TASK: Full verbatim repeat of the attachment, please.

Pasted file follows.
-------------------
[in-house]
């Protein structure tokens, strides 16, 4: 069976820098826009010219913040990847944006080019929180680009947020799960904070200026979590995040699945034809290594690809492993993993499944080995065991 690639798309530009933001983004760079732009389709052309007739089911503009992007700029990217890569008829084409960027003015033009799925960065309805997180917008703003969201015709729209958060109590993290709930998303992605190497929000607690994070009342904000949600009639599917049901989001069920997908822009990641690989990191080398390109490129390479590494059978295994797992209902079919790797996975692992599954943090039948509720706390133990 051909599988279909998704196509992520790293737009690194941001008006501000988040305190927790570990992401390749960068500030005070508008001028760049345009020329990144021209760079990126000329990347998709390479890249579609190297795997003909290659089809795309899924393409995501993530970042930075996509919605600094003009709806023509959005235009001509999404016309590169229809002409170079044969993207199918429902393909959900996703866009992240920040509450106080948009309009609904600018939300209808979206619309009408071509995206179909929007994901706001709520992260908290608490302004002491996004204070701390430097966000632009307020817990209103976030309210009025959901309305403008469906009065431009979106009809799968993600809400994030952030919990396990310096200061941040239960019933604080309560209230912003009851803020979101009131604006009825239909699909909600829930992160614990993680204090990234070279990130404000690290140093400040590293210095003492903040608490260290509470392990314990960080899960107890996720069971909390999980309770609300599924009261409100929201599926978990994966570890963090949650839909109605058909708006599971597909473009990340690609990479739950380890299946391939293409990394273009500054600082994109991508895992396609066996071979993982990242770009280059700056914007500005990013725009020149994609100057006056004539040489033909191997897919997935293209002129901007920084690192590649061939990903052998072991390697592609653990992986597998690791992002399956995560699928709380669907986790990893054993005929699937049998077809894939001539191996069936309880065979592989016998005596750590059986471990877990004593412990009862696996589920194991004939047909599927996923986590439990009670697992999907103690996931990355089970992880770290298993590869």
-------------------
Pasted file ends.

[in-house]
């Protein structure tokens, strides 16, 4: 069976820098826009010219913040990847944006080019929180680009947020799960904070200026979590995040699945034809290594690809492993993993499944080995065991 690639798309530009933001983004760079732009389709052309007739089911503009992007700029990217890569008829084409960027003015033009799925960065309805997180917008703003969201015709729209958060109590993290709930998303992605190497929000607690994070009342904000949600009639599917049901989001069920997908822009990641690989990191080398390109490129390479590494059978295994797992209902079919790797996975692992599954943090039948509720706390133990 051909599988279909998704196509992520790293737009690194941001008006501000988040305190927790570990992401390749960068500030005070508008001028760049345009020329990144021209760079990126000329990347998709390479890249579609190297795997003909290659089809795309899924393409995501993530970042930075996509919605600094003009709806023509959005235009001509999404016309590169229809002409170079044969993207199918429902393909959900996703866009992240920040509450106080948009309009609904600018939300209808979206619309009408071509995206179909929007994901706001709520992260908290608490302004002491996004204070701390430097966000632009307020817990209103976030309210009025959901309305403008469906009065431009979106009809799968993600809400994030952030919990396990310096200061941040239960019933604080309560209230912003009851803020979101009131604006009825239909699909909600829930992160614990993680204090990234070279990130404000690290140093400040590293210095003492903040608490260290509470392990314990960080899960107890996720069971909390999980309770609300599924009261409100929201599926978990994966570890963090949650839909109605058909708006599971597909473009990340690609990479739950380890299946391939293409990394273009500054600082994109991508895992396609066996071979993982990242770009280059700056914007500005990013725009020149994609100057006056004539040489033909191997897919997935293209002129901007920084690192590649061939990903052998072991390697592609653990992986597998690791992002399956995560699928709380669907986790990893054993005929699937049998077809894939001539191996069936309880065979592989016998005596750590059986471990877990004593412990009862696996589920194991004939047909599927996923986590439990009670697992999907103690996931990355089970992880770290298993590869």